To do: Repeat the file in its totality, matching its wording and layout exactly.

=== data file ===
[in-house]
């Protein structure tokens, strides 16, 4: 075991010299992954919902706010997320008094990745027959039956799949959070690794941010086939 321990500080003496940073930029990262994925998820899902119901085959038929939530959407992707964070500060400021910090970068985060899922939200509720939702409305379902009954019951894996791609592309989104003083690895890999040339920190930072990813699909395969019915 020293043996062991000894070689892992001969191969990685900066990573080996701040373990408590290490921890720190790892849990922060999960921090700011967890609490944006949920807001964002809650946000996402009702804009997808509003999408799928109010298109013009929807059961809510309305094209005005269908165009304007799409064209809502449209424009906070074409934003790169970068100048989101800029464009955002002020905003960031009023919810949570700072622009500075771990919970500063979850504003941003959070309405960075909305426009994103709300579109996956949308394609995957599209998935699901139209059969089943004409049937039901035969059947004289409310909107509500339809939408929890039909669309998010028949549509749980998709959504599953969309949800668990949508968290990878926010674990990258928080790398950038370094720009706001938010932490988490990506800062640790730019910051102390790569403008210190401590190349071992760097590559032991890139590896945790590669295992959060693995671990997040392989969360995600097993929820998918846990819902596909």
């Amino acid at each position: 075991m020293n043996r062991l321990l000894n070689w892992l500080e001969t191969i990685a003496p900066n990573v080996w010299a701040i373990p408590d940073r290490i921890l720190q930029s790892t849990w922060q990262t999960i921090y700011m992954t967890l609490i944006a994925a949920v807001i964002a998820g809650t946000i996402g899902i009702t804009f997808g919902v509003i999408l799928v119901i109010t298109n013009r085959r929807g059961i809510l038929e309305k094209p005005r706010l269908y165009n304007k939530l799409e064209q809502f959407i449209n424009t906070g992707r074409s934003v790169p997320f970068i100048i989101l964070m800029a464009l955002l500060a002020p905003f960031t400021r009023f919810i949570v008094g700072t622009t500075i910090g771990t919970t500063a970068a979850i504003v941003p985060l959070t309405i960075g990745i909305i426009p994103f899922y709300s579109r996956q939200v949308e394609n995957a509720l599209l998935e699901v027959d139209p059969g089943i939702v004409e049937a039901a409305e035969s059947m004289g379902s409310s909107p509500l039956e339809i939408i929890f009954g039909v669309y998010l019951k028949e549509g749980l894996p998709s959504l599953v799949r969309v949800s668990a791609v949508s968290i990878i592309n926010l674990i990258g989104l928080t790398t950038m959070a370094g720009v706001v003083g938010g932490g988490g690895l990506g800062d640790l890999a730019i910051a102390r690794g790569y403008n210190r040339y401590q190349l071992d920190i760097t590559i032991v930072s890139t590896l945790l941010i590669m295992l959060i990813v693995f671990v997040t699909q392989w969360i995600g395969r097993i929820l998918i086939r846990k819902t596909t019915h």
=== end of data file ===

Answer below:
[in-house]
């Protein structure tokens, strides 16, 4: 075991010299992954919902706010997320008094990745027959039956799949959070690794941010086939 321990500080003496940073930029990262994925998820899902119901085959038929939530959407992707964070500060400021910090970068985060899922939200509720939702409305379902009954019951894996791609592309989104003083690895890999040339920190930072990813699909395969019915 020293043996062991000894070689892992001969191969990685900066990573080996701040373990408590290490921890720190790892849990922060999960921090700011967890609490944006949920807001964002809650946000996402009702804009997808509003999408799928109010298109013009929807059961809510309305094209005005269908165009304007799409064209809502449209424009906070074409934003790169970068100048989101800029464009955002002020905003960031009023919810949570700072622009500075771990919970500063979850504003941003959070309405960075909305426009994103709300579109996956949308394609995957599209998935699901139209059969089943004409049937039901035969059947004289409310909107509500339809939408929890039909669309998010028949549509749980998709959504599953969309949800668990949508968290990878926010674990990258928080790398950038370094720009706001938010932490988490990506800062640790730019910051102390790569403008210190401590190349071992760097590559032991890139590896945790590669295992959060693995671990997040392989969360995600097993929820998918846990819902596909």
């Amino acid at each position: 075991m020293n043996r062991l321990l000894n070689w892992l500080e001969t191969i990685a003496p900066n990573v080996w010299a701040i373990p408590d940073r290490i921890l720190q930029s790892t849990w922060q990262t999960i921090y700011m992954t967890l609490i944006a994925a949920v807001i964002a998820g809650t946000i996402g899902i009702t804009f997808g919902v509003i999408l799928v119901i109010t298109n013009r085959r929807g059961i809510l038929e309305k094209p005005r706010l269908y165009n304007k939530l799409e064209q809502f959407i449209n424009t906070g992707r074409s934003v790169p997320f970068i100048i989101l964070m800029a464009l955002l500060a002020p905003f960031t400021r009023f919810i949570v008094g700072t622009t500075i910090g771990t919970t500063a970068a979850i504003v941003p985060l959070t309405i960075g990745i909305i426009p994103f899922y709300s579109r996956q939200v949308e394609n995957a509720l599209l998935e699901v027959d139209p059969g089943i939702v004409e049937a039901a409305e035969s059947m004289g379902s409310s909107p509500l039956e339809i939408i929890f009954g039909v669309y998010l019951k028949e549509g749980l894996p998709s959504l599953v799949r969309v949800s668990a791609v949508s968290i990878i592309n926010l674990i990258g989104l928080t790398t950038m959070a370094g720009v706001v003083g938010g932490g988490g690895l990506g800062d640790l890999a730019i910051a102390r690794g790569y403008n210190r040339y401590q190349l071992d920190i760097t590559i032991v930072s890139t590896l945790l941010i590669m295992l959060i990813v693995f671990v997040t699909q392989w969360i995600g395969r097993i929820l998918i086939r846990k819902t596909t019915h």